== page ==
Converting a factory JK/JKU hardtop to modular


Expedition Leader
Factory hardtops are awkward - being one piece (ignoring the freedom panels for the moment) they're big, bulky and very hard for one person to lift off or install safely or easily. They can also be very stuffy inside - the side windows are bonded in place and don't open. I think there's a better way - going modular.

I've been designing and building modular Jeep hardtops for the past 6 years. It all started back in 2010 with my LJ "Safari Cab" hardtop project. The modular design of the LJ Safari has worked out extremely well over the years - being assembled from multiple smaller parts, it's easier for one person to install, remove and store than a traditional hardtop, and the modular design has also allowed a range of configurations, including swapping the hard sides/glass windows for soft sides that roll up.

Recently a company asked me to design a slider window retrofit kit for them to market for the JK, the idea is to replace the factory bonded-on side windows of the JK hardtop with opening windows. I finished up that project for the JKU and the next step was to do the JK 2dr version. To do that I needed a 2dr hardtop to work with, so I picked up a 2dr hardtop shell I found on Craigslist.

I decided that shell would also make a good candidate for an idea I've had for a long time, which is to convert a factory hardtop to modular. Converting it to modular would also make my window retrofit project easier because I could work on the hardtop side panel on my workbench rather than having to always work on the one-piece hardtop. So I cut the hardtop into pieces:

I came up with a design and DIY-process for converting factory JK/JKU hardtops to modular assembly, and the purpose of this thread is to share that process in case anyone wants to convert their hardtop.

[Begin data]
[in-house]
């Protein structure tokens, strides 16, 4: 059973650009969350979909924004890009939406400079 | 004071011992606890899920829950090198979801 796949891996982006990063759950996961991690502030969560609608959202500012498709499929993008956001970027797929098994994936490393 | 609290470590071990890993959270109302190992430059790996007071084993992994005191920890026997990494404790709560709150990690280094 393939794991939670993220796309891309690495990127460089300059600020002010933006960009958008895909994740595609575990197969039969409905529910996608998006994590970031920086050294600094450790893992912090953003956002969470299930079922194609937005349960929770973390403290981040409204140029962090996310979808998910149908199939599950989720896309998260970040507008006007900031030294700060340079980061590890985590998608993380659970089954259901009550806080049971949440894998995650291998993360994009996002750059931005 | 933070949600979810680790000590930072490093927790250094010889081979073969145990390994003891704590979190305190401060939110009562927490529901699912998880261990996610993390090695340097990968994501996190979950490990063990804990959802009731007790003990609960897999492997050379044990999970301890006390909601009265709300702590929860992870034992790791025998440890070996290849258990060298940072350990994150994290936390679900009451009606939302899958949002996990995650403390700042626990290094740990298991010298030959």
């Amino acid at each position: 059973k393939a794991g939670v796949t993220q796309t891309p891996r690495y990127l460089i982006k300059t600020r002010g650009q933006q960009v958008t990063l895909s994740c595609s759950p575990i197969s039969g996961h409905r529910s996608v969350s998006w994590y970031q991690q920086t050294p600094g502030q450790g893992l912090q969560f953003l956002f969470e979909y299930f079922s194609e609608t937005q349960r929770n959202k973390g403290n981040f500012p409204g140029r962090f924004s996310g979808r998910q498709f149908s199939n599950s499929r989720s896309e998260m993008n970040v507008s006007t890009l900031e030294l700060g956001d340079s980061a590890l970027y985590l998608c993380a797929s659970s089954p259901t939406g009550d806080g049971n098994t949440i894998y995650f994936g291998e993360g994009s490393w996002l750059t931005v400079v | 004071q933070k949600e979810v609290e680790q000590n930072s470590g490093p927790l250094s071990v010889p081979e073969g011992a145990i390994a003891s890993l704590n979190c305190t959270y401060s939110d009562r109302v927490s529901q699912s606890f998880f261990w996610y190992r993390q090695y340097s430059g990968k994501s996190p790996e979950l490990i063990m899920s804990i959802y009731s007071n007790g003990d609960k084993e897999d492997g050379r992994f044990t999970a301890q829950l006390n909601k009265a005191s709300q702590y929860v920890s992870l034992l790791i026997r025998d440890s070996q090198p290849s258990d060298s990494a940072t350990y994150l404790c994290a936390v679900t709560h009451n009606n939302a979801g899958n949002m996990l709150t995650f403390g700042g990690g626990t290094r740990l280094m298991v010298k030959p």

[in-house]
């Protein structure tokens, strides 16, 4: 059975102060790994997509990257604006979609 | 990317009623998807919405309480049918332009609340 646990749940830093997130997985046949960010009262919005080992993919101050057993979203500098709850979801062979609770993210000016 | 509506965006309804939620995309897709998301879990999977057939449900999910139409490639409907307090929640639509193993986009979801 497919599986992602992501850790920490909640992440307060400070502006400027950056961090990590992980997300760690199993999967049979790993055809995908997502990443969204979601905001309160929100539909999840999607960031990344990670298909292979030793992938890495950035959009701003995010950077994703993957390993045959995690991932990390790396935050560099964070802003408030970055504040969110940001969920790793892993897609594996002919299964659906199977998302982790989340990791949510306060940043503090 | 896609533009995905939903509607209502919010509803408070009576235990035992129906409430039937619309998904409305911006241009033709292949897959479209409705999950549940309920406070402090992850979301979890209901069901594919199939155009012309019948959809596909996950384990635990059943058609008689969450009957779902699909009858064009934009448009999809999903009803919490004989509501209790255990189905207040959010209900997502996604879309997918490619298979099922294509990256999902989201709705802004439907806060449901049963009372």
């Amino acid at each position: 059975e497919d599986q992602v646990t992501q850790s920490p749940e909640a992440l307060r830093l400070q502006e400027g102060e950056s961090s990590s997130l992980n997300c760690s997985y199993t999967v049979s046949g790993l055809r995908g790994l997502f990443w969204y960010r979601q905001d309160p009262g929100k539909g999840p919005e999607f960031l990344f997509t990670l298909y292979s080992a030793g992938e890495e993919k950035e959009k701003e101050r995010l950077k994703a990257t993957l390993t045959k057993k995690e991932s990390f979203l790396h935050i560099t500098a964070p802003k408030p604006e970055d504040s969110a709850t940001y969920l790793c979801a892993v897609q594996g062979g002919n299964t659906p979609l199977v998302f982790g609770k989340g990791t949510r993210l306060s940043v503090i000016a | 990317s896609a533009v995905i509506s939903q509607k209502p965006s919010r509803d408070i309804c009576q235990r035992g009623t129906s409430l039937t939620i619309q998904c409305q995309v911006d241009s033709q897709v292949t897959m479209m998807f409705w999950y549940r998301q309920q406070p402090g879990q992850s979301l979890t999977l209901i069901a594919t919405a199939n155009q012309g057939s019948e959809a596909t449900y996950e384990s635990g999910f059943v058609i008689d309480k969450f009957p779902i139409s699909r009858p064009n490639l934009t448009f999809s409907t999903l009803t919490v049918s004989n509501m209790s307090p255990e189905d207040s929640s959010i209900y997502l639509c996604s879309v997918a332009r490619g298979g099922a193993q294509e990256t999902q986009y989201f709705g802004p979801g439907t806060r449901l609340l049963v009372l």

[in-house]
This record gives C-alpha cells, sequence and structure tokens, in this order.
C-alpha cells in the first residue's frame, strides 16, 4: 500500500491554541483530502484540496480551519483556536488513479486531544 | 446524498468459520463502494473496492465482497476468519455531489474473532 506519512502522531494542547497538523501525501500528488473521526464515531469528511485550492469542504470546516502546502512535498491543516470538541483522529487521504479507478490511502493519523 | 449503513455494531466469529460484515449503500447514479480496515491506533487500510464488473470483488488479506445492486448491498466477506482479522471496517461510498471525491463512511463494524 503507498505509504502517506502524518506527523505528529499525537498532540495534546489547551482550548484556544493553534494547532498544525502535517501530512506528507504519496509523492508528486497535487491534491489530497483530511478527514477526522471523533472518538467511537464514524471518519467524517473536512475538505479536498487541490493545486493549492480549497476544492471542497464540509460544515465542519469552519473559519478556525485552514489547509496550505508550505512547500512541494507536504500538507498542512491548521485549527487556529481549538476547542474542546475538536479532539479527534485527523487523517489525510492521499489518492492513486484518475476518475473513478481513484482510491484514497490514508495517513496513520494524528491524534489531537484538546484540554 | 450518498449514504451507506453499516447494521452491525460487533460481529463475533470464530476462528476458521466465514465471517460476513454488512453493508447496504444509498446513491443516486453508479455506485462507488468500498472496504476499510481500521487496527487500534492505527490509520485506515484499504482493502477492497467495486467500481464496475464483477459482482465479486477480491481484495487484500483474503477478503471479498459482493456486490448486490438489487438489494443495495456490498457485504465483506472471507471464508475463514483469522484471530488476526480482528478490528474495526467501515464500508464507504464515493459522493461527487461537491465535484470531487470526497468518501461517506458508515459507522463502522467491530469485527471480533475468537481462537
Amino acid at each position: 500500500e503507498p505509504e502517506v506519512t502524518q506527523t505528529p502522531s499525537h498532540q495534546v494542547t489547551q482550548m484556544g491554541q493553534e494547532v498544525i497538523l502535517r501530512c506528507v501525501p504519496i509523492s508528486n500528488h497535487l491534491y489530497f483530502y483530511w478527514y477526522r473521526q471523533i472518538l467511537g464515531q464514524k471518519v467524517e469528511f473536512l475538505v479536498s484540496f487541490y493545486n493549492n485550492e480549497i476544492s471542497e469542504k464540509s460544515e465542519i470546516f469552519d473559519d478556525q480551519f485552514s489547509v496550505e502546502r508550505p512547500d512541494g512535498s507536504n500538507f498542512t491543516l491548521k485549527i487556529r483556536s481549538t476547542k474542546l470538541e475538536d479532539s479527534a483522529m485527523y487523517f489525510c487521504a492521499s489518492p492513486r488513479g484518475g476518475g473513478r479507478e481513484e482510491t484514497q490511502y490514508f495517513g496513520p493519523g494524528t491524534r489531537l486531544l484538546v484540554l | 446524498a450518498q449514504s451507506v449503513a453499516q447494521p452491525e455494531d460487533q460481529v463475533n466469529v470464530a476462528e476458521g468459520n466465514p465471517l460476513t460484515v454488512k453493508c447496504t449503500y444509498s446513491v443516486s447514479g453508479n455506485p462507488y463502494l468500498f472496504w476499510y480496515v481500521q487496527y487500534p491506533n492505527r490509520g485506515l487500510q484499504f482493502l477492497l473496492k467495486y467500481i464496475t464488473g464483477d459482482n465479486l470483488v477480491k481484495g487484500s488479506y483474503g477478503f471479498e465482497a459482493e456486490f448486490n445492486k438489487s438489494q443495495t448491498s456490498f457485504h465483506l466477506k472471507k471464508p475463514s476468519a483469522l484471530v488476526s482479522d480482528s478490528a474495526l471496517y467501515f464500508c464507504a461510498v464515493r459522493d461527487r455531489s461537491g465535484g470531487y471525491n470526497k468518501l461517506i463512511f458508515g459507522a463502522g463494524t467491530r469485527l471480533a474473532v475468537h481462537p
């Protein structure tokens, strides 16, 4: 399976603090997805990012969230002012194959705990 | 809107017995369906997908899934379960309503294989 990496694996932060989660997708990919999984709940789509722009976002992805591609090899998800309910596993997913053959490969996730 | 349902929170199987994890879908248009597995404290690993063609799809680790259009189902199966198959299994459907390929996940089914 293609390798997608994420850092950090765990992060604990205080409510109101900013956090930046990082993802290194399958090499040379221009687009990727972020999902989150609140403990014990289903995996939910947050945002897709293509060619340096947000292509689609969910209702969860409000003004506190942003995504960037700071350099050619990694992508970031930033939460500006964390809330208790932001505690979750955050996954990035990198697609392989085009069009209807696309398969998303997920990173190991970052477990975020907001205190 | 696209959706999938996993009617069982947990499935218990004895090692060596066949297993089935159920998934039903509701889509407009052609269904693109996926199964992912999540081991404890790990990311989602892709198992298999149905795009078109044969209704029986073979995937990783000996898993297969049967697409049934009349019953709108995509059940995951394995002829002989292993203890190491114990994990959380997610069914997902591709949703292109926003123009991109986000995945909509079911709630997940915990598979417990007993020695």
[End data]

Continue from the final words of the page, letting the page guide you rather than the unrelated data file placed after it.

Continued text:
Expedition Leader
The conversion is a pretty straightforward process that I think most people with a little DIY experience could successfully do. I wrote up all the necessary steps as a DIY guide, and then I executed the steps to test how the design and modification process worked.

Here are a few photos of the completed modular conversion.

Fully assembled. If I didn't tell you it was the finished modular conversion you would probably think it's just any old factory top - the conversion doesn't really affect the outside looks:

Side panels removed. Now you can tell it's the modular conversion :):

Since I don't have a 2dr JK to show it on, here's a sides-off concept:




Expedition Leader
The modular top can in installed/removed in one piece, just like the factory top:

It can easily be installed by one person - all of the panels are light enough to be handled by most people. The roof panel is large enough that it could be a bit awkward for people not as tall as I am, but as you can see by me holding it with one hand, it's not very heavy:

Installing the top can be done in steps - install one side panel and then the rear panel, then install the other side panel, and finally install the roof (I'm doing this on the driveway instead of on a Jeep because I don't own a JK 2dr to put this top on).



Expedition Leader
Storing the modular top.

I checked to see how much space the top takes up against a wall - at the bottom the outermost panel in this stack is 15" from the wall. I think most garages have 15" to spare between the wall and a Jeep, so it should be easy to store in the garage.